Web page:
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CTIA Joins FCC to Police Smartphone Theft

The Federal Communications Commission (FCC) and CTIA are joining forces with the police departments of major cities to foil the aftermarket for smartphones by rendering them (the phones, not the major cities) worthless when stolen.

The groups announced a four-step initiative Tuesday morning to stem smartphone crime, which New York Senator Charles Schumer says accounts for 42 percent of all robberies. The initiative so far has support from the big four wireless operators in the U.S., Verizon Wireless , AT&T Inc. (NYSE: T), Sprint Corp. (NYSE: S) and T-Mobile US Inc. , as well as rural Kansas operator Nex-Tech Wireless .

The four steps include:
  • Wireless operators will create databases of unique smartphone identifying numbers, International Mobile Equipment Identity (IMEI) numbers, similar to what cars have, so that when a smartphone is reported stolen, it is identified and prevented from being activated on any compatible network. These will be created by the individual operator for GSM networks by October and merged to create one Long Term Evolution (LTE) database by November 2013
  • Handset makers will take steps to notify wireless customers of features to secure and lock their smartphones with passwords upon activation, as well as in their user guides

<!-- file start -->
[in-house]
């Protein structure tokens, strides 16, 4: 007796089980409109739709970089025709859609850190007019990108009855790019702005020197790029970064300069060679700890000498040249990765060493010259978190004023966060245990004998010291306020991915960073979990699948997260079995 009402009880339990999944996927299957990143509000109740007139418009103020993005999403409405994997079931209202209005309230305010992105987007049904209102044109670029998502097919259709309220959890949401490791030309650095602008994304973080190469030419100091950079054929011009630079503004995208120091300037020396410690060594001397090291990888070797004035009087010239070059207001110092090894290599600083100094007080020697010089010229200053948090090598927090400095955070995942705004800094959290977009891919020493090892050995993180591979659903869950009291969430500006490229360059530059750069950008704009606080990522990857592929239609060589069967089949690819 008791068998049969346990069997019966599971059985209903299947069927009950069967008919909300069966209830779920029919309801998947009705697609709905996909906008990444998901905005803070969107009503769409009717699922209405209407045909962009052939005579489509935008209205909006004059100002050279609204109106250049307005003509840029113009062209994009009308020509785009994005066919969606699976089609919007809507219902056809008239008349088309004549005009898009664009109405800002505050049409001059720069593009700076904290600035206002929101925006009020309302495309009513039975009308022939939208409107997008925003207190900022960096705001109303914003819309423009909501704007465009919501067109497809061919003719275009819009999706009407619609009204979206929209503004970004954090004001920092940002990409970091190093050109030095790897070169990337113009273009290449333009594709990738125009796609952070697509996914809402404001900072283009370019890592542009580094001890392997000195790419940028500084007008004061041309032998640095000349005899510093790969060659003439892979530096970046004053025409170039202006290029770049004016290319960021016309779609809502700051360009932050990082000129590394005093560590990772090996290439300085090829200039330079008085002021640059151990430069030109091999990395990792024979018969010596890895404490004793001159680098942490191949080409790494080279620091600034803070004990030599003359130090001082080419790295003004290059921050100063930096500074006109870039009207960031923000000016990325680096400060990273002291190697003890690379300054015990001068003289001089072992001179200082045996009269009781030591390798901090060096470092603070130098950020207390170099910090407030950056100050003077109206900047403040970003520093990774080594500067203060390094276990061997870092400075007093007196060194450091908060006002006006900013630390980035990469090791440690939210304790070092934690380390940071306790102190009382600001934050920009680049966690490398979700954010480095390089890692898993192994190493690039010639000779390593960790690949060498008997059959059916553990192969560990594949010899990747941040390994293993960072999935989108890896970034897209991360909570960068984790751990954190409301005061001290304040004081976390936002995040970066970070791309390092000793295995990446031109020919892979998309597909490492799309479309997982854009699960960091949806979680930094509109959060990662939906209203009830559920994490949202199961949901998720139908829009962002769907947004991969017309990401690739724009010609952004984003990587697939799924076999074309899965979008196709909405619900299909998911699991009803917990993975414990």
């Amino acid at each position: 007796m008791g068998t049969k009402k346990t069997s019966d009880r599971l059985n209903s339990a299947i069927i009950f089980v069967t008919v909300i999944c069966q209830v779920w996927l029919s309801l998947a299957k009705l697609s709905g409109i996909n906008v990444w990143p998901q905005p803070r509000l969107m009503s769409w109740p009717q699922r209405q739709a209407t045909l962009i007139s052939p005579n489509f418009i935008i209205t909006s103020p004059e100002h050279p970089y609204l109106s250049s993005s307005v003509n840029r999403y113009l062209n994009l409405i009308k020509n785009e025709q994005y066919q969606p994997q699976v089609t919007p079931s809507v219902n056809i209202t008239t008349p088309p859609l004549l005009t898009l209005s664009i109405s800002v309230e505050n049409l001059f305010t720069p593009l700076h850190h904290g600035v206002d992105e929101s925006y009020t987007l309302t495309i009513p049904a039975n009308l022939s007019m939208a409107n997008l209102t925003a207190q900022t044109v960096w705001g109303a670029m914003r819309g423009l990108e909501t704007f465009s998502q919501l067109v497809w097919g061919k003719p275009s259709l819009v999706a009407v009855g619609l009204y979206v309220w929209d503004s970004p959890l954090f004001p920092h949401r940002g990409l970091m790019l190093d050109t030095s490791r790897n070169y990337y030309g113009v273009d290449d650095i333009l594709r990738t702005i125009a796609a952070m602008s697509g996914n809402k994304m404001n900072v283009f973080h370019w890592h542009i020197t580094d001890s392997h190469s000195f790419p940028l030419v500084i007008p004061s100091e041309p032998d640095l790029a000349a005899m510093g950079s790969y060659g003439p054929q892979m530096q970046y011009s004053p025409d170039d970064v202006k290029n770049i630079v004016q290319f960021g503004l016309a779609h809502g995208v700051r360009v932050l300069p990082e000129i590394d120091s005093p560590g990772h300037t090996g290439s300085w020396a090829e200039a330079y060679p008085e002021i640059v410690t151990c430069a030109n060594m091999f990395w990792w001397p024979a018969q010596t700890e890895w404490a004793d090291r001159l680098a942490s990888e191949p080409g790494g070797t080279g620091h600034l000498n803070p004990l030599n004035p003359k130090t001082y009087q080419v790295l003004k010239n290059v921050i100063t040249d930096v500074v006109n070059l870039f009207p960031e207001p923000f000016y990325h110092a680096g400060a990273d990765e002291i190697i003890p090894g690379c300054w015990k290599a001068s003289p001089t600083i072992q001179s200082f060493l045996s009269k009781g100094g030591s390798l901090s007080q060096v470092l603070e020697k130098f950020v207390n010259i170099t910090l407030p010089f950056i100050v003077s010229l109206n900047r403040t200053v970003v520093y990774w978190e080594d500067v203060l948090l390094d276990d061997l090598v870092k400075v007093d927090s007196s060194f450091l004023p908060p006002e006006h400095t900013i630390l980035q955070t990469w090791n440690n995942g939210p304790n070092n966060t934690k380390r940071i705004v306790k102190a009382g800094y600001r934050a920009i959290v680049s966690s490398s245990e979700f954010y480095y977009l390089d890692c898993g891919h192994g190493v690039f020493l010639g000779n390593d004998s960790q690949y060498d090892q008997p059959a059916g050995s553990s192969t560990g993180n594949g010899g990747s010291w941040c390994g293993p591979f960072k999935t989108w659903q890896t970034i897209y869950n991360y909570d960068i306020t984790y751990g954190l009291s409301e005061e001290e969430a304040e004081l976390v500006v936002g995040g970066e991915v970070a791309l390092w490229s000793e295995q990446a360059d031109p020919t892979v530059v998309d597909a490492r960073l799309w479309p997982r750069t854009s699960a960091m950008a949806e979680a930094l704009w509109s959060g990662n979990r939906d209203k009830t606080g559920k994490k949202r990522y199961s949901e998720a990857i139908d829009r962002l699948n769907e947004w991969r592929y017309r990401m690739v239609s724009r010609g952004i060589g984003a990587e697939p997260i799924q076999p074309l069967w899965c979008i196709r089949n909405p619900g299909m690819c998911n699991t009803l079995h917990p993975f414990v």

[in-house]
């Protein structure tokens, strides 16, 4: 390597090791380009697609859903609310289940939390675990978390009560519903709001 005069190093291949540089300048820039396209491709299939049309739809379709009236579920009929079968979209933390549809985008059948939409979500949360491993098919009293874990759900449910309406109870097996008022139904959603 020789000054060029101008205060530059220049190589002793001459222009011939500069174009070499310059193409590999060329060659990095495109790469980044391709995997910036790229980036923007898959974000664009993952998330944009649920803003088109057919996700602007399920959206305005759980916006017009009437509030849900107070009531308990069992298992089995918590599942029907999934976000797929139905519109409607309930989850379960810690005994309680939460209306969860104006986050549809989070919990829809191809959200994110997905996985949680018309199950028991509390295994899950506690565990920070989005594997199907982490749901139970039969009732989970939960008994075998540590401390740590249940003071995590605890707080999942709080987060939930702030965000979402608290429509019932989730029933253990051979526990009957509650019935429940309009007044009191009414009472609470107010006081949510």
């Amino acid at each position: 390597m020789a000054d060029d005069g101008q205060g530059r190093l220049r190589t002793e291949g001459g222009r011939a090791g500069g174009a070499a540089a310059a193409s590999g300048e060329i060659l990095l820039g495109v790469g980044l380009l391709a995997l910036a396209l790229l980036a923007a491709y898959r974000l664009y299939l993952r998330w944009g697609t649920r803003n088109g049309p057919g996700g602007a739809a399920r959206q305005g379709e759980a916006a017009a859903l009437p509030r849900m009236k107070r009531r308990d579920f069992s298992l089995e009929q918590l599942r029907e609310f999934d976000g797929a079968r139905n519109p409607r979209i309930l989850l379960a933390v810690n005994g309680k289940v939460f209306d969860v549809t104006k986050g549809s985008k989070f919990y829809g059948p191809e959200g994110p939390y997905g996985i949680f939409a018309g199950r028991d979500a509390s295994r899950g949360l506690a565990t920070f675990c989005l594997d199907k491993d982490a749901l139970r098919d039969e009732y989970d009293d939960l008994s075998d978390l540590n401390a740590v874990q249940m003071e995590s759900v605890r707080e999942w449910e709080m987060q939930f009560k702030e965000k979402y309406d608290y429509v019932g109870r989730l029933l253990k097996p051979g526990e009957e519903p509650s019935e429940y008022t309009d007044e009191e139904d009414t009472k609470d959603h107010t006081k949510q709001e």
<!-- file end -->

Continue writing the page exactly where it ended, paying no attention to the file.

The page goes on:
• Wireless operators will provide education via email or text messages about applications that also lock, locate and erase data from smartphones
  • The wireless industry will launch an online educational campaign for consumers on how to prevent smartphone theft and safely use their devices


Why this matters
Smartphone robberies have grown to be a serious problem -- surpassing even Air Jordan mania, as outlined by a number of police chiefs and commissioners at Tuesday's press conference. As Schumer put it, smartphones -- at $600 a pop -- are catnip for criminals, which is even more dangerous considering the personal information stored on the phone.

"What we're announcing here today will make a stolen cell phone about as worthless an empty wallet," Schumer said of the initiative. But, as an audience member pointed out in the question-and-answer period, it does have its limitations. Namely, operator's databases of unique identifying numbers for phones won't interoperate at launch, so a thief may be able to alter the IMEI number or pop in a new SIM and try again elsewhere.

Right now, it is not illegal to do so, but legislation has been proposed to make it illegal to tamper with a phone's IMEI number. Christopher Guttman-McCabe, the CTIA's VP of regulatory affairs, also said the goal is to eventually link CDMA and GSM carrier databases, as well as link them with others internationally, so stolen phones can't be taken out of the country. But in the interest of getting a solution to market quickly, it will start out bifurcated between CDMA and GSM carriers.

For more




— Sarah Reedy, Senior Reporter, Light Reading Mobile